How to find your focus while cleaning…
Too Many Bright, Shiny Objects: How To Avoid Distractions When You’re Trying To Find Your Cleaning Focus
Where Can I Buy Marsupial-Proof Locks?
Do you ever gaze around your house in wonderment and think “when did a gang of deranged kangaroos storm through here?”
“And why were they eating Cheetos on the couch?”
I swear, sometimes it takes less than 24 hours for my house to go from “company ready” to “close the shutters, lock the doors, and for Pete’s sake, don’t post any photos with this nightmare in the background” condition.
This post may contain affiliate links. For my full disclosure policy, click here. As an Amazon Associate (and from other affiliates) I earn from qualifying purchases. This doesn’t cost you anything extra and means this blog may break even someday. Who knows? It could happen…
Middle Schoolers Need Naps Too
I figure the aftermath of Kangaroo Jack and his buddies leaves me with four choices.
- Run away.
- Go back to bed.
Good thing it’s still unmade.
- Resign myself to a life of wedging my body into the opening of the front door whenever anyone stops over.
Sorry you can’t come in, the baby’s sleeping. Yes, I realize he’s in 7th grade. What’s your point?
- Figure out how to fix it, put on my hip waders, and get to work.
Darn, I hoped you wouldn’t go there.
Lack of Focus: Because ADHD
If you need to get it back together quickly, check out When Your Mother-In-Law Is On Her Way: How To Rescue Your House…and Fast!
But if time is not the issue, and it’s focus you’re after, then try one of these methods to zero in and dig out.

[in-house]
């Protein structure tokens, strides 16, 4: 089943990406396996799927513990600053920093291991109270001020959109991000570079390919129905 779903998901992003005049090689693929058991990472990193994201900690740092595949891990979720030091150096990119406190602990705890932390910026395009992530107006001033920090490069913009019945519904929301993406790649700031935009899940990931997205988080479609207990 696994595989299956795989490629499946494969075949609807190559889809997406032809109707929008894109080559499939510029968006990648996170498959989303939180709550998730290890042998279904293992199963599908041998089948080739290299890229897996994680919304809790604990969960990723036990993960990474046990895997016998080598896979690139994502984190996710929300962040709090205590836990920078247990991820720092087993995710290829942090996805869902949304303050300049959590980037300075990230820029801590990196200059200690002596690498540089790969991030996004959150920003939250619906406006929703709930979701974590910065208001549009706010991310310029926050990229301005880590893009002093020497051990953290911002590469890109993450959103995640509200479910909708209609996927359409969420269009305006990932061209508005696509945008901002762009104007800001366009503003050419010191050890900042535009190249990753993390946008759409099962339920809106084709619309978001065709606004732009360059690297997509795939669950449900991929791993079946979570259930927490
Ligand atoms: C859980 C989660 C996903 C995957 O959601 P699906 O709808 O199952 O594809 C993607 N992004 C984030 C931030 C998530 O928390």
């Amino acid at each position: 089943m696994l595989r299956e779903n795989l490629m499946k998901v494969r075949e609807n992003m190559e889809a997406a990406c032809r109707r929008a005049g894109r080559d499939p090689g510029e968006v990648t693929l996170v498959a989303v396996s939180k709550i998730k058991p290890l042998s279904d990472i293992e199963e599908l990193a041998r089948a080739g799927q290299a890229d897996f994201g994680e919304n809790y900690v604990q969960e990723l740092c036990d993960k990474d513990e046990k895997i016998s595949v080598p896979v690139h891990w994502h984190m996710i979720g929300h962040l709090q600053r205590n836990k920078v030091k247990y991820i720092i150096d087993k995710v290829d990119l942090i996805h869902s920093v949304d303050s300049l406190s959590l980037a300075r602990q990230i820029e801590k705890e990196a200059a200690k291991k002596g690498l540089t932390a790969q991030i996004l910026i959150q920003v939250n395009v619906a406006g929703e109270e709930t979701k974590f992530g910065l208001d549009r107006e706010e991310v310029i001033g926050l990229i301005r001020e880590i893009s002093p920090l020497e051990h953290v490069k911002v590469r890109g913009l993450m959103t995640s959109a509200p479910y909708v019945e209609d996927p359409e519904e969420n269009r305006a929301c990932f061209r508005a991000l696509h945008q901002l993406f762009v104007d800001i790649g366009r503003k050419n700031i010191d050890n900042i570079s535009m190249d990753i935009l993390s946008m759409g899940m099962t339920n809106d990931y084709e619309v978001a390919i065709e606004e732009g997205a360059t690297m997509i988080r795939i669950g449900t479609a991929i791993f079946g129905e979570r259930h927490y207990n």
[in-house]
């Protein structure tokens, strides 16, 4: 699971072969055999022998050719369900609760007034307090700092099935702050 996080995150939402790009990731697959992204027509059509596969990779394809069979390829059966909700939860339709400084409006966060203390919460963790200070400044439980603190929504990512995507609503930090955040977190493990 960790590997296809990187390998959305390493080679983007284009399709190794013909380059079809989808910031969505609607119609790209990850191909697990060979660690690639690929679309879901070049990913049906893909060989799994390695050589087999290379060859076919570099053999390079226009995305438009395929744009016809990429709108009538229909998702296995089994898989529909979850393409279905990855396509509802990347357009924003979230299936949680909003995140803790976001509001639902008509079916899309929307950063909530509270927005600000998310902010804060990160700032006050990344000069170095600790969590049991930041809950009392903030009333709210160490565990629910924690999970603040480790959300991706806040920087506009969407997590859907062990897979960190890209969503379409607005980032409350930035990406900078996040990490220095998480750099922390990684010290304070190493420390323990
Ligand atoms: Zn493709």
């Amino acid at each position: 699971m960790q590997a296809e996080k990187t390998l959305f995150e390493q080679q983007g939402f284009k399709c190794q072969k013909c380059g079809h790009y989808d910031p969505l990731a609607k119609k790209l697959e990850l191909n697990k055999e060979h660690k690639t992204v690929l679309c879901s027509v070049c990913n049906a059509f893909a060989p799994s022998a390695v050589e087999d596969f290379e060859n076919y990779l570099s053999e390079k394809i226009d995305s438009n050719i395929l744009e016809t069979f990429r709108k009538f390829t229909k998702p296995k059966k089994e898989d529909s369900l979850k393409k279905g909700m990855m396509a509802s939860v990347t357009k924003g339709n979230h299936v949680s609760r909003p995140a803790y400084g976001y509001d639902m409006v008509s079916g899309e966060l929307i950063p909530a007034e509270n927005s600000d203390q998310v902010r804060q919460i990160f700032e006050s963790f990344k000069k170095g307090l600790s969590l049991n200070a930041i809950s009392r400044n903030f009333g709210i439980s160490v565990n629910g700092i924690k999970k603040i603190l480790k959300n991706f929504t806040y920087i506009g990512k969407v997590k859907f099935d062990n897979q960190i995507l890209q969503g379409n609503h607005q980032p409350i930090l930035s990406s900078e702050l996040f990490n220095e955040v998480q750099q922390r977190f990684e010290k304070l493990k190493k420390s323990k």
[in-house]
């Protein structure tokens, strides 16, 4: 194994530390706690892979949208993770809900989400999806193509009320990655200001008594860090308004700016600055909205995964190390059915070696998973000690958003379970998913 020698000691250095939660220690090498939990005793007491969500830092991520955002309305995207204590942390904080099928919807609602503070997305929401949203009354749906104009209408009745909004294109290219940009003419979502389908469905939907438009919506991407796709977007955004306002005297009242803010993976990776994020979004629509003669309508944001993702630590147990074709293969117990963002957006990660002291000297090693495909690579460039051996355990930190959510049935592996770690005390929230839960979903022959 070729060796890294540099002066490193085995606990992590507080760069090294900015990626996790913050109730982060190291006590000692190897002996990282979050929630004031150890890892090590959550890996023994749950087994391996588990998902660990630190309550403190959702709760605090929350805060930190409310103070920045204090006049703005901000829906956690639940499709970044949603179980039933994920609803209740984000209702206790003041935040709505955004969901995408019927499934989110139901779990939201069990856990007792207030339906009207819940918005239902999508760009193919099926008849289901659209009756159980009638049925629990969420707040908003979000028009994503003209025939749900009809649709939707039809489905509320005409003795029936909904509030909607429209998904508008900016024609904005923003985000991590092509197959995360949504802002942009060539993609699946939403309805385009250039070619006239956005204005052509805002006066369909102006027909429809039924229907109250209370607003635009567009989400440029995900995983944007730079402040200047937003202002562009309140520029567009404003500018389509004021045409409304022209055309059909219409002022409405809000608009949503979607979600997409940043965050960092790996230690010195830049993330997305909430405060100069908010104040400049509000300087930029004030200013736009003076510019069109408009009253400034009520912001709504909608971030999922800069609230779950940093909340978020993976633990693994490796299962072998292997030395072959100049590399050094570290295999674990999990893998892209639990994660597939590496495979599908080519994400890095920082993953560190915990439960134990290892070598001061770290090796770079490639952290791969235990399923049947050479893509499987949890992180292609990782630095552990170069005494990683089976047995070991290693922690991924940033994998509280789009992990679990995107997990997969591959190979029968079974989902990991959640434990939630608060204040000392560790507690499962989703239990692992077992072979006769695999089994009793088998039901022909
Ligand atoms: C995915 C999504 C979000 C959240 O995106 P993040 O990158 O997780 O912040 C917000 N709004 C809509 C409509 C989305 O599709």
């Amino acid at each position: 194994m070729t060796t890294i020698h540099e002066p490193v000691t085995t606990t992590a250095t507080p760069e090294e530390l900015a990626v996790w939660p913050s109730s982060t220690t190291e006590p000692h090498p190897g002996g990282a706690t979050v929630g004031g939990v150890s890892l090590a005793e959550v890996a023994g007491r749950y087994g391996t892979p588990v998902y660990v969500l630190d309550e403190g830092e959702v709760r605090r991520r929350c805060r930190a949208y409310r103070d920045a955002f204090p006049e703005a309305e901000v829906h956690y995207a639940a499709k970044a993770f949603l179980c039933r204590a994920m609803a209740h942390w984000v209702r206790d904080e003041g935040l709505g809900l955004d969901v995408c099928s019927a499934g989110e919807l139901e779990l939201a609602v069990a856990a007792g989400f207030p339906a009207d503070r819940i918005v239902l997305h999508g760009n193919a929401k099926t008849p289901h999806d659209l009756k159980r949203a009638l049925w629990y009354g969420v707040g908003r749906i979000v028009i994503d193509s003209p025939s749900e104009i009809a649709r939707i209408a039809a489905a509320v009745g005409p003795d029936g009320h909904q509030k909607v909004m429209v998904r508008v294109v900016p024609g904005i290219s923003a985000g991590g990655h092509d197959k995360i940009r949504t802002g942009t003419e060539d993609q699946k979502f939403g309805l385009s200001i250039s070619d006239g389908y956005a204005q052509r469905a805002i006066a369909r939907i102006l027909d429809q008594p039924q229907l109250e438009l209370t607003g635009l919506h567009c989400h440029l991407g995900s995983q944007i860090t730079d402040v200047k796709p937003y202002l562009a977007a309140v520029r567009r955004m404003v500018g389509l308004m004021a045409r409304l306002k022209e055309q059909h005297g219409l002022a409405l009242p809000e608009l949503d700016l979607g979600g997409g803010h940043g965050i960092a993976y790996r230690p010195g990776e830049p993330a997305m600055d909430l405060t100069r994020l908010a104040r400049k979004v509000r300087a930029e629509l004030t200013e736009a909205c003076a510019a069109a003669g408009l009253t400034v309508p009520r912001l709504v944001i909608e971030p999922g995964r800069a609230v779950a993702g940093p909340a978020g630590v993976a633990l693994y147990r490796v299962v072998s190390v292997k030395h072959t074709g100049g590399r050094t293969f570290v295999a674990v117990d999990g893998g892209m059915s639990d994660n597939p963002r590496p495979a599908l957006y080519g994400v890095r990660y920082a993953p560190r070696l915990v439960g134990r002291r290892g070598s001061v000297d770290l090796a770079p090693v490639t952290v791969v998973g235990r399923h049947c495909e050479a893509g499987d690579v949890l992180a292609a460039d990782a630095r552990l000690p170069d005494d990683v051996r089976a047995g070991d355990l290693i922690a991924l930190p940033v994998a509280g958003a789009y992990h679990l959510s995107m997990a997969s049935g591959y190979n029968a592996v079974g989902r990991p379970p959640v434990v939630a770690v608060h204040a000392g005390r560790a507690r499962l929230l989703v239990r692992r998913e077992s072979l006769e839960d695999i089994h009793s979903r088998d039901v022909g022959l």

The (Count Von) Counted* Pickup
- Pick a number, depending on your motivation level, energy level, time constraints, and the level of mess.
- Start counting what you pick up. The goal is to reach that number before taking a break. Do not do anything but pick up and count.
My husband takes this game too literally. He picks up one thing in the mess and takes it all the way to the other side of the house to put away.
Sometimes we do not play well together. This is one of those times.
The goal of The Counted Pickup is not so much to pick up and put away “X” number of things. The goal (dear husband, I’m talking to you) is to get yourself moving and focused. If you choose the number 300, you decide what 300 means to you.
300 is my standard number for getting focused in a wrecked house. It sounds like a lot but it’s easy if the house is destroyed. After all, everything is right there just waiting to be picked up.
300 would take my husband until next year.
So before you panic and say “I have to pick up how many?!!,” here’s an example of how I do this.
Say my house is at DEFCON1. Nowadays, 300 will usually get it back to a reasonable state. In the past, I may have had to go another 300 or so before I noticed real progress.
- Start in dining room. Pick up backpack (1). Throw everything sitting on the table into it (2, 3, 4, 5, 6).
- Put backpack by dining room door (still 1 because I’m still holding it).
- Sweep hand across table to remove crumbs (7), then brush off chair (8).
- Move coats draped over chairs (9, 10, 11) to top of laundry baskets sitting nearby.